Two weeks after it was announced that a medical marijuana dispensary was approved by New York State to be placed in Riverhead, the town is drafting legislation that could put a halt to bringing the dispensary to town.
New York City-based Columbia Care was one of five medical marijuana companies approved by New York State to produce and sell cannabis in five counties across the state. Chosen as Suffolk’s only dispensary, the company said in late July that it planned to site its location on Route 58 in Riverhead.
Supervisor Sean Walter said at Thursday morning’s work session that he met with the company last week, and was told specifically where they plan on doing business: the former Blockbuster Video space, near Staples.
The conversation over placing a moratorium on dispensaries started about the town’s regulations over alcohol in town — namely, at public events such as this weekend’s upcoming Polish Town Fair. However, as the discussion ended, Councilman John Dunleavy changed the topic from alcohol regulation in town to medical marijuana.
“I think we should research some more before someone comes and opens up on Route 58,” he said. “With all the traffic coming from everywhere in Suffolk County, the roads can’t handle it.”
In addition to traffic, other concerns were expressed among members of the town board as well as Community Awareness Program executive director Felicia Scocozza — who was at the table to discuss the town’s alcohol policy.
A lack of tax revenue to offset the dispensary’s presence was mentioned by several in attendance. Per the state regulations enacted last year, medical marijuana distributors pay 7 percent tax to the New York State Commissioner of Tax & Finance. Of that, 22.5 percent goes to the counties where the marijuana is manufactured, 22.5 percent goes to the counties where it will be sold, 5 percent goes to the Division of Criminal Justice Services and 5 percent goes to the Office of Alcoholism and Substance Abuse Services.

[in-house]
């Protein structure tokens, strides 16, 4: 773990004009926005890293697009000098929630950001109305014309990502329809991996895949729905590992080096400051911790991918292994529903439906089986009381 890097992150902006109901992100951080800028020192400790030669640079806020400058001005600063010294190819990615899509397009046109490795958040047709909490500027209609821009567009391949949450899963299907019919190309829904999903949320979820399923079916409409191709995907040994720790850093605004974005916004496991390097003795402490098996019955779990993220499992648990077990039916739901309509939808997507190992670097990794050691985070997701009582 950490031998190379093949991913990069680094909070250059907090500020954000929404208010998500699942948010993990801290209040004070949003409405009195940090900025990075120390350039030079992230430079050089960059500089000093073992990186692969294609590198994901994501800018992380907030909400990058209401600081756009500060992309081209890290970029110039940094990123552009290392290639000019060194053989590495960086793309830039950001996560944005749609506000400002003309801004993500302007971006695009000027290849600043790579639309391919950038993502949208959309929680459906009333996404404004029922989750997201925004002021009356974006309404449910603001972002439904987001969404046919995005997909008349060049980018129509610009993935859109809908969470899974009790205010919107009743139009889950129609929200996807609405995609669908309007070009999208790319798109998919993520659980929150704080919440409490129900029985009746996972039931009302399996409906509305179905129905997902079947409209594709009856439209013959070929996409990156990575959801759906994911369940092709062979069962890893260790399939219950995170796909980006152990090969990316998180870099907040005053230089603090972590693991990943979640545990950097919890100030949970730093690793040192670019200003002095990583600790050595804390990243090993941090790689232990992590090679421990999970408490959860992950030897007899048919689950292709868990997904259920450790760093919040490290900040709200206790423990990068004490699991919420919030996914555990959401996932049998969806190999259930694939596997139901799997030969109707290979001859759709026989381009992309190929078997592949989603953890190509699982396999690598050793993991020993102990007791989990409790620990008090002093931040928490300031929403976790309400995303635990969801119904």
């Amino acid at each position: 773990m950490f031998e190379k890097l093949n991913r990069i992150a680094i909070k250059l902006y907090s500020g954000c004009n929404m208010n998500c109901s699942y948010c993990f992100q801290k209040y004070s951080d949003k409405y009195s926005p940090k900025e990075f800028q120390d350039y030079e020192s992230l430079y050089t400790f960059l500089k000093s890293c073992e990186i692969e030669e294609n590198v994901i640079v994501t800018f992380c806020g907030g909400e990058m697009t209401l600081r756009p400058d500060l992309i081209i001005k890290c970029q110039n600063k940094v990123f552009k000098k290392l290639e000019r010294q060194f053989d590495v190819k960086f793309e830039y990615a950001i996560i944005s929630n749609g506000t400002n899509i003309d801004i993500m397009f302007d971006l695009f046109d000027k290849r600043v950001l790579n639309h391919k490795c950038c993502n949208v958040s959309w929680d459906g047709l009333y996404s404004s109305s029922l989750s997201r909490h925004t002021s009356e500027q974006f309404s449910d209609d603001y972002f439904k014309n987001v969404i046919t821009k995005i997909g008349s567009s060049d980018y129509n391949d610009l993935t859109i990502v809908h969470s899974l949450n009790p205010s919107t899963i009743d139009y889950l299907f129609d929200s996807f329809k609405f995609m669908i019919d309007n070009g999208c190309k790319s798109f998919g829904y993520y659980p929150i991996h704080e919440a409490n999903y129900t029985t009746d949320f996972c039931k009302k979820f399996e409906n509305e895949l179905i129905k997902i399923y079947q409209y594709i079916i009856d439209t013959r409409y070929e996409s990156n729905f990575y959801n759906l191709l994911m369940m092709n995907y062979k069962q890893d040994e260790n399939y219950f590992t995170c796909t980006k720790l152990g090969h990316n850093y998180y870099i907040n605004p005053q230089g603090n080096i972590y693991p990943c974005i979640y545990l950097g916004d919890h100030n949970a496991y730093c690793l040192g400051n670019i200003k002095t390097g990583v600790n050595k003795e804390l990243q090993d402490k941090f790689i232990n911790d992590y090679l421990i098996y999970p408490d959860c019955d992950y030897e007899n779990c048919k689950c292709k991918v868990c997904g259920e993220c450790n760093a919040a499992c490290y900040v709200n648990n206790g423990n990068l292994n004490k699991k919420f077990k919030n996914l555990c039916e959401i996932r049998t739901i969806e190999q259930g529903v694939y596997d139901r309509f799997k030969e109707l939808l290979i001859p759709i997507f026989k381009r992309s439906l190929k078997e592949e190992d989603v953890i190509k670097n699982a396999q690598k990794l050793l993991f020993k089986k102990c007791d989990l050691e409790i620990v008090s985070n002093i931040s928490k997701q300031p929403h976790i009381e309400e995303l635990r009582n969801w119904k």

Mr. Walter said that he was told by Columbia Care representatives that Riverhead would receive some revenue if the dispensary comes to town, and suggested bringing the company to a future work session.
Councilwoman Jodi Giglio, as well as Mr. Dunleavy, favored moving forward with a moratorium, though Mr. Walter said that approach could be considered shooting from the hip.
“We need to understand what it is we’re going to do,” he said. “I’m fairly certain whatever it is we’re going to has to be bulletproof. Because it will go to court.”
A representative from Columbia Care could not immediately be reached for comment.
Ms. Scocozza said in an interview following the meeting that fighting against medical marijuana “was not a battle worth fighting” — the location in Riverhead, however, is something that displeases her.
“We are growing the landscape for the future,” said Cynthia Redmond, a community prevention specialist with CAP. She noted that the Riverhead community already has the jail nearby, and social services located here.
“I don’t think other townships would sit by and let this happen,” she said.
Paperwork to bring the dispensary location at Blockbuster could quickly make its way through town hall, said Ms. Giglio, given the parcel’s retail use.
“They can just submit floor plans to the building department and be there within a matter of weeks,” she said.
Councilman George Gabrielsen was absent from Thursday’s meeting.
Councilman Jim Wooten said that he would like to “get all the facts. It’s easy to summarily dismiss this based on the fact that it’s a dispensary.”
Photo Caption: The site of a proposed medical marijuana dispensary in Riverhead, which used to be Blockbuster Video. (Credit: Joseph Pinciaro)